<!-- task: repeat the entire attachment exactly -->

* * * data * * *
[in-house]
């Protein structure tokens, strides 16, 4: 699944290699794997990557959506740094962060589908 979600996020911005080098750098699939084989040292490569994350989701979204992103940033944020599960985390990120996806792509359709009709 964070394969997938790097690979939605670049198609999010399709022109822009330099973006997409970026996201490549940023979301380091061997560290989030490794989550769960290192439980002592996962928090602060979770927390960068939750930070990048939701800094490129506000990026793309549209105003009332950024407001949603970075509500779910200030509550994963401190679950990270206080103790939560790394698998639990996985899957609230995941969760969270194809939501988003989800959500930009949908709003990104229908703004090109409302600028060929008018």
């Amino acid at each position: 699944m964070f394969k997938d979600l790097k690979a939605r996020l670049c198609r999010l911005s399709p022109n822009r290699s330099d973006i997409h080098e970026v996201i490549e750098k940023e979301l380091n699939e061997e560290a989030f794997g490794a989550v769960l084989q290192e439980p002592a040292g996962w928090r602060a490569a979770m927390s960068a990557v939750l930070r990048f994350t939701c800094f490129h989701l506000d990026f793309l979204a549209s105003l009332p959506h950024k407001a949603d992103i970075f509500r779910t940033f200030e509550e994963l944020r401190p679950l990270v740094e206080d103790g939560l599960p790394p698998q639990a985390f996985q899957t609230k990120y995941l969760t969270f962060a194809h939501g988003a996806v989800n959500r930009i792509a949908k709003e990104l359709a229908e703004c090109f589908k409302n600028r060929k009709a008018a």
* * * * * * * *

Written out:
[in-house]
């Protein structure tokens, strides 16, 4: 699944290699794997990557959506740094962060589908 979600996020911005080098750098699939084989040292490569994350989701979204992103940033944020599960985390990120996806792509359709009709 964070394969997938790097690979939605670049198609999010399709022109822009330099973006997409970026996201490549940023979301380091061997560290989030490794989550769960290192439980002592996962928090602060979770927390960068939750930070990048939701800094490129506000990026793309549209105003009332950024407001949603970075509500779910200030509550994963401190679950990270206080103790939560790394698998639990996985899957609230995941969760969270194809939501988003989800959500930009949908709003990104229908703004090109409302600028060929008018």
């Amino acid at each position: 699944m964070f394969k997938d979600l790097k690979a939605r996020l670049c198609r999010l911005s399709p022109n822009r290699s330099d973006i997409h080098e970026v996201i490549e750098k940023e979301l380091n699939e061997e560290a989030f794997g490794a989550v769960l084989q290192e439980p002592a040292g996962w928090r602060a490569a979770m927390s960068a990557v939750l930070r990048f994350t939701c800094f490129h989701l506000d990026f793309l979204a549209s105003l009332p959506h950024k407001a949603d992103i970075f509500r779910t940033f200030e509550e994963l944020r401190p679950l990270v740094e206080d103790g939560l599960p790394p698998q639990a985390f996985q899957t609230k990120y995941l969760t969270f962060a194809h939501g988003a996806v989800n959500r930009i792509a949908k709003e990104l359709a229908e703004c090109f589908k409302n600028r060929k009709a008018a």